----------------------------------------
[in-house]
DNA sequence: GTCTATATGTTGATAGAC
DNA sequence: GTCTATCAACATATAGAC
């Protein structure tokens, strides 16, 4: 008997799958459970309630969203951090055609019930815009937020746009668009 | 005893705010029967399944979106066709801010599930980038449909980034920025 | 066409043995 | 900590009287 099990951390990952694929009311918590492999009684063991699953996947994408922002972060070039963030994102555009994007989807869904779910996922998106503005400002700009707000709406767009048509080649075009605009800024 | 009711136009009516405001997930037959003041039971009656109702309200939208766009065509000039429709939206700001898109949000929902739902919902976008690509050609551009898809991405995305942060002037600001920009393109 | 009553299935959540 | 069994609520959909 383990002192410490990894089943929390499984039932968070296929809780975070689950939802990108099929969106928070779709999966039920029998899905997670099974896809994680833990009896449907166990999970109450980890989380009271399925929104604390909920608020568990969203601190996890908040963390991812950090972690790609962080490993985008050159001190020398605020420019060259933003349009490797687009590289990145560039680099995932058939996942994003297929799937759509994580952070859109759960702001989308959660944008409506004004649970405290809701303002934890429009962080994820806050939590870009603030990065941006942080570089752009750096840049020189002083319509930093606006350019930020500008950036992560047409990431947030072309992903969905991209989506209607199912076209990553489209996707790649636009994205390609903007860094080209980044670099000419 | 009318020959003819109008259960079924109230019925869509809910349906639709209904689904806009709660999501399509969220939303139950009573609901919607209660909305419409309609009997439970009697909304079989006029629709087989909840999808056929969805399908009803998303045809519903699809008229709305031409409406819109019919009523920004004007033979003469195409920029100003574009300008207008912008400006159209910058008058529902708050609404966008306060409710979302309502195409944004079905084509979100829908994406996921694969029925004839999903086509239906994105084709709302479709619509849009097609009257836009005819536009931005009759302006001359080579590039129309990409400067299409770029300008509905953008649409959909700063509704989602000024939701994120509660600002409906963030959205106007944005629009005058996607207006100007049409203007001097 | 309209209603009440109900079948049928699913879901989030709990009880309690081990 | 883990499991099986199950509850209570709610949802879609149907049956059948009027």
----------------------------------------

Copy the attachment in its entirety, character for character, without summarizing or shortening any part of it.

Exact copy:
[in-house]
DNA sequence: GTCTATATGTTGATAGAC
DNA sequence: GTCTATCAACATATAGAC
């Protein structure tokens, strides 16, 4: 008997799958459970309630969203951090055609019930815009937020746009668009 | 005893705010029967399944979106066709801010599930980038449909980034920025 | 066409043995 | 900590009287 099990951390990952694929009311918590492999009684063991699953996947994408922002972060070039963030994102555009994007989807869904779910996922998106503005400002700009707000709406767009048509080649075009605009800024 | 009711136009009516405001997930037959003041039971009656109702309200939208766009065509000039429709939206700001898109949000929902739902919902976008690509050609551009898809991405995305942060002037600001920009393109 | 009553299935959540 | 069994609520959909 383990002192410490990894089943929390499984039932968070296929809780975070689950939802990108099929969106928070779709999966039920029998899905997670099974896809994680833990009896449907166990999970109450980890989380009271399925929104604390909920608020568990969203601190996890908040963390991812950090972690790609962080490993985008050159001190020398605020420019060259933003349009490797687009590289990145560039680099995932058939996942994003297929799937759509994580952070859109759960702001989308959660944008409506004004649970405290809701303002934890429009962080994820806050939590870009603030990065941006942080570089752009750096840049020189002083319509930093606006350019930020500008950036992560047409990431947030072309992903969905991209989506209607199912076209990553489209996707790649636009994205390609903007860094080209980044670099000419 | 009318020959003819109008259960079924109230019925869509809910349906639709209904689904806009709660999501399509969220939303139950009573609901919607209660909305419409309609009997439970009697909304079989006029629709087989909840999808056929969805399908009803998303045809519903699809008229709305031409409406819109019919009523920004004007033979003469195409920029100003574009300008207008912008400006159209910058008058529902708050609404966008306060409710979302309502195409944004079905084509979100829908994406996921694969029925004839999903086509239906994105084709709302479709619509849009097609009257836009005819536009931005009759302006001359080579590039129309990409400067299409770029300008509905953008649409959909700063509704989602000024939701994120509660600002409906963030959205106007944005629009005058996607207006100007049409203007001097 | 309209209603009440109900079948049928699913879901989030709990009880309690081990 | 883990499991099986199950509850209570709610949802879609149907049956059948009027």